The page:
Results

Identification of CBMs for PET binding

Two members per family 1, 2, 5, and 10 belonging to type A CBMs were chosen from the Carbohydrate Active Enzymes database (http://www.cazy.org/) (Cantarel et al. 2009; Lombard et al. 2014). Sequence alignments revealed moderate to high sequence similarity within the families, while sequences from different families varied substantially (Fig. 1).
Fig. 1

Amino acid sequence alignments and origin of selected CBMs. Identical residues are highlighted by a black background. The amino acids of each predicted aromatic triad are labeled with asterisks

The initial peptide conformations were determined by homology modeling. Peptide MD simulations in bulk water were performed to confirm the quality and stability of the proposed homology models (Fig. 2). The selected peptides can be divided into two groups based on their size: (1) CBM2 and CBM5 peptides possess more than 40 residues and (2) CBM1 and CBM10 peptides comprise less than 30 amino acids. The group 1 peptides showed a low root-mean-square deviation (RMSD) of the backbone atoms, typically in the range of 1–3 Å. The RMSD indicates how much a peptide deviates from its initial structure during the course of an MD simulation. A low RMSD is typically an indicator of a stable peptide structure. Another stability parameter is the radius of gyration (Rg) that correlates with the overall shape of a peptide. The group 1 peptides are characterized by stable Rg values over the entire simulation—a characteristic of a folded protein. Group 2 peptides behaved significantly different, showing a high level of motion indicated by the elevated RMSD values, typically > 4 Å. They are also characterized by fluctuating Rg values, which implies the existence of local folding and unfolding events. For instance, ucCBM10 folded to a helix during the MD simulation, which subsequently unfolded again (Fig. 2). The folding processes were confirmed by the analysis of the secondary structure development over the simulation trajectories.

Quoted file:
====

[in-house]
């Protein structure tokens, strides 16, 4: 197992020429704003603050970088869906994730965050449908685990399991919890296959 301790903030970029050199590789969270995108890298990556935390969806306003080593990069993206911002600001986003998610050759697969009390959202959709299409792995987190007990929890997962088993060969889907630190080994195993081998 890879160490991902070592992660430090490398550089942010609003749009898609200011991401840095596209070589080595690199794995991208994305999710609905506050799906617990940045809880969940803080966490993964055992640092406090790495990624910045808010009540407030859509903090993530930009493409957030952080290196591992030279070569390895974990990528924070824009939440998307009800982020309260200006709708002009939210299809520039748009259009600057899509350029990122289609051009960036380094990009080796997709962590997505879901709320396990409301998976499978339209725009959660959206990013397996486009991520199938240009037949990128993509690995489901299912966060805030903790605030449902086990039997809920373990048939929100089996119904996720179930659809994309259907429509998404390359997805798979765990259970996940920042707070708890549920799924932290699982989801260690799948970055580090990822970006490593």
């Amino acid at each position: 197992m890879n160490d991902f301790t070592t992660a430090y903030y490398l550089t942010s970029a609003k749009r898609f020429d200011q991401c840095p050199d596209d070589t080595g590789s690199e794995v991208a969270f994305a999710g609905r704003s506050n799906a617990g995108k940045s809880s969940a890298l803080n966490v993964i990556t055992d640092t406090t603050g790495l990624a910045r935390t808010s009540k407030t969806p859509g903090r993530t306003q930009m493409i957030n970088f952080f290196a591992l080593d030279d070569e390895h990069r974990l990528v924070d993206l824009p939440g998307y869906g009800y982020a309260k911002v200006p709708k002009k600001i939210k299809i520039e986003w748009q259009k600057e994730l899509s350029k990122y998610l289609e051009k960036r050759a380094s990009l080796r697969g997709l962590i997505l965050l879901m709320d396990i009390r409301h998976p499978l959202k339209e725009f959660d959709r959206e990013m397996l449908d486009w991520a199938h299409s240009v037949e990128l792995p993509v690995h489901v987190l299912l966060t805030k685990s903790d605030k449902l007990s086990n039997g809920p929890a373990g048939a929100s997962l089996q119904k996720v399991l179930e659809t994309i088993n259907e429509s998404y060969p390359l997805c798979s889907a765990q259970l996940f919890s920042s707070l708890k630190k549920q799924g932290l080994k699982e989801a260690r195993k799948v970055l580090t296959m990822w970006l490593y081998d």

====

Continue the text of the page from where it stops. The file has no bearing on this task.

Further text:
Fig. 2

Representative structures of eight selected peptides obtained from MD simulations in bulk water. The orientation of the aromatic residues forming a triad, as anticipated from homology modeling, are shown as sticks. The simulation of BsCBM2 was performed using a variant W63Y

Cloning, expression, and purification of recombinant proteins

Synthetic genes of selected CBMs were codon-optimized for E. coli and cloned into pET 22b(+) vector. For rapid detection and purification, each CBM was C-terminally fused to the fluorescence marker Bs2 and the affinity tag Strep-tag® II. Auto-induced expression of the peptides was carried out in E. coli BL21 (DE3) [pLysS]. SDS-PAGE and subsequent Western Blot analysis (data not shown) indicated that transformants produced soluble recombinant proteins of molecular mass corresponding to the calculated values. Recombinant proteins BaCBM2-Bs2-StrepII and BlCBM5-Bs2-StrepII were purified by Strep-tag® II technology to high purity (Online Resource Fig. S2) with yields in the range of 30–800 μg/L. The remaining recombinant proteins were purified by additional ion exchange chromatography still varying in purity (Online Resource Fig. S2).

PET surface affinity assay

The developed PET surface affinity assay is based on the detection of recombinant protein on PET film via its affinity tag Strep-tag® II. Alkaline phosphatase labeled with Strep-Tactin® binds Strep-tag® II C-terminally fused to CBM, which in turn is immobilized on the PET film. The alkaline phosphatase hydrolyzes its chromogenic substrate located into a PVDF membrane, which is positioned onto the PET film. The resulting colored product is retained on the PVDF membrane (output signal). Densitometric analysis of the scanned PVDF membrane showed a linear correlation between the amount of PET binding protein BaCBM2-Bs2-StrepII and the intensity of the output signal in a range of 0.1 to 1 pmol (Fig. 3a, b). Application of more than 1 pmol did not result in a further linear increase of the coloration (data not shown) indicating saturation of density or PET coating.
Fig. 3

PET surface affinity assay. a Replica-membrane of PET surface treated with increasing amounts of the purified peptide BaCBM2-Bs2-StrepII in four replicas. Each spot of the scanned membrane was cut out computationally in order to avoid background signals in densitometric analysis. b Densitometric analysis of membrane spots from a using ImageJ (26)

CBM screening for PET binding